Understanding mesoscale error growth and predictability
Kuypers, Michael A.
Nuss, Wendell A.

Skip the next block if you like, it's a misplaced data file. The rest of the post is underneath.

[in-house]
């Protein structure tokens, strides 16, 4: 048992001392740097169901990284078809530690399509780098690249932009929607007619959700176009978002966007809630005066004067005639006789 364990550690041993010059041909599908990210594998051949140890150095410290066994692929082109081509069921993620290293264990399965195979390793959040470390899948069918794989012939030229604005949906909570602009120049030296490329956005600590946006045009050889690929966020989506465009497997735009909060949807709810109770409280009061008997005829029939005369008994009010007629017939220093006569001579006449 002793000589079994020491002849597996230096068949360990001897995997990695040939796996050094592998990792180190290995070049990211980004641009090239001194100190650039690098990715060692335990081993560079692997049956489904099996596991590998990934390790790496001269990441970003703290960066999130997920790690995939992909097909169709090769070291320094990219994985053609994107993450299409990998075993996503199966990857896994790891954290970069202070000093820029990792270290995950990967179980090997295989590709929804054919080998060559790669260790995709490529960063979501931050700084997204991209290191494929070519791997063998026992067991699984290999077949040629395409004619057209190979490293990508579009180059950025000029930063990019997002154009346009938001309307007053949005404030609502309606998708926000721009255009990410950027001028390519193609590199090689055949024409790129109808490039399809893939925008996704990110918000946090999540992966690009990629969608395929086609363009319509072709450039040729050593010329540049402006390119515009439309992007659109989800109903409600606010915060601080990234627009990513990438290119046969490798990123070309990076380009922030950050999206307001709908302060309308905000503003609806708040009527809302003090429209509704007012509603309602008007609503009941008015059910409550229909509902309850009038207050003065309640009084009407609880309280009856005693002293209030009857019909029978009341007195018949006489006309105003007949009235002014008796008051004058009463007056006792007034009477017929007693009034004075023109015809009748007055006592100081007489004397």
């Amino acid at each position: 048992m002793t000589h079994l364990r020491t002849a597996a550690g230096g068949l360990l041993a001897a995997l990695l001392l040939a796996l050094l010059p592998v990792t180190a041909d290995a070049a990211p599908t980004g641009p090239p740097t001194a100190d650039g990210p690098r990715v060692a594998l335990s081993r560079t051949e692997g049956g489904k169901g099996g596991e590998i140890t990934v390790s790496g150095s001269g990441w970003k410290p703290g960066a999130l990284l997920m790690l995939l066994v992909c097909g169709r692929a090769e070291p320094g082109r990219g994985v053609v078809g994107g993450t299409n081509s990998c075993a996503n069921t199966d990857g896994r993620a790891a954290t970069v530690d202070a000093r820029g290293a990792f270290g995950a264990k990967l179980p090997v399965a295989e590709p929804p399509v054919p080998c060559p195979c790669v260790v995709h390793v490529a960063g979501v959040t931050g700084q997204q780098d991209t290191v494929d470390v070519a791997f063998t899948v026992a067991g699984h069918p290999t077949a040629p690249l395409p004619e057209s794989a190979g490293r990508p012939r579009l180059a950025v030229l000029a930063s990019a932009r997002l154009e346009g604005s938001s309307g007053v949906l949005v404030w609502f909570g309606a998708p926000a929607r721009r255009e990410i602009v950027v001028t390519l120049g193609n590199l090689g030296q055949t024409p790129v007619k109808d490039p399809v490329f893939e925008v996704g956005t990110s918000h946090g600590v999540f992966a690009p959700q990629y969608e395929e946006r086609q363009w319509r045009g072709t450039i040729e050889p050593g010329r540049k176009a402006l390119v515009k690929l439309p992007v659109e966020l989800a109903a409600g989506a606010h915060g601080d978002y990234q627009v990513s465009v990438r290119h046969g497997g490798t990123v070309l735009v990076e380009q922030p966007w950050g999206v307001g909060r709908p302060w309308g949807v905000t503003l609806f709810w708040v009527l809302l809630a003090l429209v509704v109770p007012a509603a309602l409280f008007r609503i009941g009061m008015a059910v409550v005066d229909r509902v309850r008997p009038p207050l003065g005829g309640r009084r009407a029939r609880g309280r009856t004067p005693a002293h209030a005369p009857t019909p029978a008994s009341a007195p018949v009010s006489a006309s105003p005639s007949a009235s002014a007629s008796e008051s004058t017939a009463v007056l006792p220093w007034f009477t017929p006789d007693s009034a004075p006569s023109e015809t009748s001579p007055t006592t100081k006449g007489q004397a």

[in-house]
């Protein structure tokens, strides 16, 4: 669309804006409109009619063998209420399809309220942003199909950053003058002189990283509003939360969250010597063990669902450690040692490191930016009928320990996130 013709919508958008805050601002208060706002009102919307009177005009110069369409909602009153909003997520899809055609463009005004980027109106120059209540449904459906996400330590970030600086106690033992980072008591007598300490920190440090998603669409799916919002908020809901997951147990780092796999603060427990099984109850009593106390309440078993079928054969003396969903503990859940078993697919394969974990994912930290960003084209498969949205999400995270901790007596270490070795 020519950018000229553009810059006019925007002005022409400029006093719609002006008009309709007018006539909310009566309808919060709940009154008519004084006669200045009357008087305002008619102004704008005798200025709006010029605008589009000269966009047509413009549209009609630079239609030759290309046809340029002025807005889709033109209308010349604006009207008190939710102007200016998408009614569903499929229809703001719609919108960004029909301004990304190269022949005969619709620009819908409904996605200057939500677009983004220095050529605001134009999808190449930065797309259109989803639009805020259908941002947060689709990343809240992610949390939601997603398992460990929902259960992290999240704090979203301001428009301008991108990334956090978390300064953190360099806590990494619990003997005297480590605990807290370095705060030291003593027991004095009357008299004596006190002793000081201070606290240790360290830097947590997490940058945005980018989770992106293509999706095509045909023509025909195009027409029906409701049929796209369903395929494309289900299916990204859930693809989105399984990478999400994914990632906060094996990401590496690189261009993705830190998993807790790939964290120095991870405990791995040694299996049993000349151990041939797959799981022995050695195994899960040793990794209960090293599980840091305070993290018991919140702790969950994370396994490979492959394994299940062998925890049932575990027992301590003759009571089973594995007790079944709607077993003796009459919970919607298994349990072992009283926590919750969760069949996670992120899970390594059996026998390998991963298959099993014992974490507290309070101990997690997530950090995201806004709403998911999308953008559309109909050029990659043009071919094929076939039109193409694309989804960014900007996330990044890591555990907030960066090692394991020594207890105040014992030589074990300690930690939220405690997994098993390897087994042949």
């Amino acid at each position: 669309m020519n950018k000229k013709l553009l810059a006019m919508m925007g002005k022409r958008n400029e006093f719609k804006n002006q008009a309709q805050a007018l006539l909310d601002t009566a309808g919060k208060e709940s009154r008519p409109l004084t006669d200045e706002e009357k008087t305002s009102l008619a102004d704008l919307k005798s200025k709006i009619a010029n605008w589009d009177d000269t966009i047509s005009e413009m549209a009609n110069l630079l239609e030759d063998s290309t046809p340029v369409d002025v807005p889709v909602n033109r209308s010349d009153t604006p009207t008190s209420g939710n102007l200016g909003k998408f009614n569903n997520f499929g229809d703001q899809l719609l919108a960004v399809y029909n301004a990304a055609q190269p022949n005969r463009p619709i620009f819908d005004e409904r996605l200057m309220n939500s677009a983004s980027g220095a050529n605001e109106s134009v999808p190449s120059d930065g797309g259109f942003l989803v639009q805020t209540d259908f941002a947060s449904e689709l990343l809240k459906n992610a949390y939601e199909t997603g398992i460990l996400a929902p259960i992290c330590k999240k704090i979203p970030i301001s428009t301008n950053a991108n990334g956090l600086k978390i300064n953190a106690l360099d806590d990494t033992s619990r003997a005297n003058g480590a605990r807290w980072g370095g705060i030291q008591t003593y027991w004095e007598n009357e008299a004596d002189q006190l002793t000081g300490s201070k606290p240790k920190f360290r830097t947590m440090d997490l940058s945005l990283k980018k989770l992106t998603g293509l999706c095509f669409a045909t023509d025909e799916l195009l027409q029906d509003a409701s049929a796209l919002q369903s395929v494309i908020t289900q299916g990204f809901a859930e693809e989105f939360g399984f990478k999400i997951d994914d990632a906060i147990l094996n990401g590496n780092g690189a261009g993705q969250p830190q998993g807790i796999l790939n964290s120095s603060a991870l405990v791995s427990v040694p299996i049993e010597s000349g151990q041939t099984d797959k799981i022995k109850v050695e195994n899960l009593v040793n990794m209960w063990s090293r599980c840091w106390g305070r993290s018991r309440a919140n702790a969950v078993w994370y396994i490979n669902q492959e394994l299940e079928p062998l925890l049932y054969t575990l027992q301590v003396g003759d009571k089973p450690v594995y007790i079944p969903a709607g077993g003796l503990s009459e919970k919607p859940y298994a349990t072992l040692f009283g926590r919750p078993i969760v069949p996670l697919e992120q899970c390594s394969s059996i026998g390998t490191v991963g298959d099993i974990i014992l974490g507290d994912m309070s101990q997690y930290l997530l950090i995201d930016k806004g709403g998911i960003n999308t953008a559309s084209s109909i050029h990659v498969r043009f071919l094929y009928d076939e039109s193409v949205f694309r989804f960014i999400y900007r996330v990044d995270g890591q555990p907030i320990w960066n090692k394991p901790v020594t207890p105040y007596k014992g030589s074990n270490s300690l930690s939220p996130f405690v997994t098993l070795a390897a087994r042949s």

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Technological advances have made atmospheric mesoscale modeling at very fine resolutions readily available to a great number of organizations. Though initial operational results show some skill with respect to synoptic scale forecasts, many of the problems associated with mesoscale error growth and predictability have been ignored. Understanding mesoscale error is critical to accurately interpreting mesoscale model results and output from tactical decision aids (TDA's). This study examines mesoscale error growth and predictability through controlled numerical model experiments. A known "true" atmosphere is created through the use of the US Navy's Coupled Oceanographic/ Atmospheric Mesoscale Prediction System (COAMPS). Virtual observations are randomly sampled from this atmosphere to provide data for ingest into forecasts using the NCARIPenn State MM5 mesoscale model. Forecast results for ten cases are compared against the "true" atmospheric solution and error statistics are calculated for wind speed and geopotential height fields. Results show how error growth and predictability are affected by different variables such as boundary conditions, weather regime, sample size and sample distribution. A scale separation of error is also performed in order to assess the impact of synoptic scale error on mesoscale error
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